An exception to the general rule is a contract which one of the parties has fully performed. In that instance, the contract is no longer covered by the Statue Frauds, and the party who has fully performed may hold the other party to his obligations under the agreement, regardless of the fact that the agreement is oral.
- “A special promise to answer for the debt, default, or miscarriage of another.”
A classic example would be a guarantee by which one guaranteed another’s obligation, for instance a promise to pay another’s medical or hospital bills, or to pay for legal services provided to another.
- An Agreement for the purchase or sale of real property, or for the lease of real property for longer than one year.
If the contract or a “memorandum thereof” is signed not by the party, but by the party’s agent, the authority of the agent must also be in writing and subscribed by “the party to be charged.”
- An agreement authorizing an agent or broker to purchase or sell real property, or to lease real property for more than one year.
Such an agreement must be in writing to be enforceable if the agent or broker performs the services for a commission or other compensation.
- An “agreement that by its terms is not to be performed during the lifetime of the promisor.”
Thus, if a promissor agrees that, in return for services provided to him by the promissee until the promissor dies, the promissor will cause his heir to sell a piece of real property and transfer the proceeds to the promisee, the contract can be performed only after the promisor’s death. Hence, it is unenforceable unless it or a memorandum thereof is in writing and signed by the promisor.
- An Agreement by a Purchaser of Real Property to pay the Indebtedness Secured by a Mortgage or Deed of Trust on the Property he is Purchasing.
However, any such agreement will be enforceable even if not in writing and signed by the purchaser if “assumption of the indebtedness by the purchaser is specifically provided for in the conveyance of the property.” In other words, if the deed given to the purchaser specifically provides for the purchaser to pay the indebtedness, then that obligation is enforceable.
- An agreement to lend money or grant credit in an amount greater than $100,000 which is not primarily for personal, family or household purposes.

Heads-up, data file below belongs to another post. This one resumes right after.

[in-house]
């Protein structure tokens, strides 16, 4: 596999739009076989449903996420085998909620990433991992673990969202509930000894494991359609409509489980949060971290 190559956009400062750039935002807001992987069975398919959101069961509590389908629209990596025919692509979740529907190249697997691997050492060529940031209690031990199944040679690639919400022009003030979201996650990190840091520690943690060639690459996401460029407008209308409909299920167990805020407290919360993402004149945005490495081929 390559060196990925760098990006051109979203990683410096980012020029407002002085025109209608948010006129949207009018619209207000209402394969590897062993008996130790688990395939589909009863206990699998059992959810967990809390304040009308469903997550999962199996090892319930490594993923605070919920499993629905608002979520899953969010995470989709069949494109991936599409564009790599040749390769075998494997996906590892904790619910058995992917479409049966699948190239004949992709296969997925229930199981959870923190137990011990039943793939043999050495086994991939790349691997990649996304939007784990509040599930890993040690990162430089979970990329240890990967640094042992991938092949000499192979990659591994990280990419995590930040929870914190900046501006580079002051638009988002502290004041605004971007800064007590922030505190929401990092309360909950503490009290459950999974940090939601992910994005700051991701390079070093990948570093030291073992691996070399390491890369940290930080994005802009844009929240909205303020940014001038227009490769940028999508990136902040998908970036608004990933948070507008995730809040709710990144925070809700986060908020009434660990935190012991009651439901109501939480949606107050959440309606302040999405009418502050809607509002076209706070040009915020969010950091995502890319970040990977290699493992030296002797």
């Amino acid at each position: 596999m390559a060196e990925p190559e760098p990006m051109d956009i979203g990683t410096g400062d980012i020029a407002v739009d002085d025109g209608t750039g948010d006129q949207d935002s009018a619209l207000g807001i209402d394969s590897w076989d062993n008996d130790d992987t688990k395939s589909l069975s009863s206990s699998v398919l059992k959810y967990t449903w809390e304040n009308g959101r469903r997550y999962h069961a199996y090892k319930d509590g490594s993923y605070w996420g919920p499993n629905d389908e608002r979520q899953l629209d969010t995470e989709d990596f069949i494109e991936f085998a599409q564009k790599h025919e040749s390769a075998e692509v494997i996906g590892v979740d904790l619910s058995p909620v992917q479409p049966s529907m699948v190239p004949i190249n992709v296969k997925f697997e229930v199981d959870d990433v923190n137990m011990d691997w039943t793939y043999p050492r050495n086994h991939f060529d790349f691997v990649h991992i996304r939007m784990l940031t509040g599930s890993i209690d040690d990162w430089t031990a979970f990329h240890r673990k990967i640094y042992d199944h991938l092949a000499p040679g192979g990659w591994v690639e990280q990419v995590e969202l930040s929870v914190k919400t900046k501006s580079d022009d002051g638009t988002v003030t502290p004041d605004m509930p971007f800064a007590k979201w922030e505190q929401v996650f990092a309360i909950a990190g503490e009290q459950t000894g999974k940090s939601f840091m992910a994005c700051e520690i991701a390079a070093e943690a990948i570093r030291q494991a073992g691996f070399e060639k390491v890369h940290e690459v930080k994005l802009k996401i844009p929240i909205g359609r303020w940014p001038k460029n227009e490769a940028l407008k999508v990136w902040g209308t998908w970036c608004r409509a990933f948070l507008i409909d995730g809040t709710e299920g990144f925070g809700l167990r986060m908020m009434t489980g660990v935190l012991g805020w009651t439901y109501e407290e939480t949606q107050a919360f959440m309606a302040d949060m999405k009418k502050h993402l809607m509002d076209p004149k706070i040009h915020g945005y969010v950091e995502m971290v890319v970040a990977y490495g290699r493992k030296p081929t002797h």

Any such agreement made by a person engaged in the business of lending or arranging for the lending of money or extending credit, must be in writing to be enforceable. For purposes of the Statute of Frauds, a contract to lend money secured solely by residential property consisting of one to four dwelling units is deemed to be for personal, family or household purposes.
- A contract for the sale of personal property worth more than $5,000.
However, if the personal property is “goods” within the meaning of California’s Commercial Code, to be enforceable a contract for the sale of such “goods” must be in writing if the purchase prices exceeds $500.
- An agreement between prospective spouses made in contemplation of marriage. All such agreements are governed by the Uniform Premarital Agreement Act, Family Code sections 1600 et. seq. They become effective upon marriage, so long as they are “in writing and signed by both parties.” Amendments and revocations of premarital agreements made after marriage must also be in writing and signed by both parties to be enforceable.
All contracts other than those listed above are enforceable even if completely oral. Of course, best practices dictate that all agreements of any consequence be in writing and signed by both parties. A written contract will reduce or eliminate any misunderstanding as to what the terms of the contract are, and this can help avoid future litigation.
The Law Office of William J. Tucker is familiar with contract issues and provides free initial phone consultations to those who have questions concerning contracts they have entered into or are considering entering into.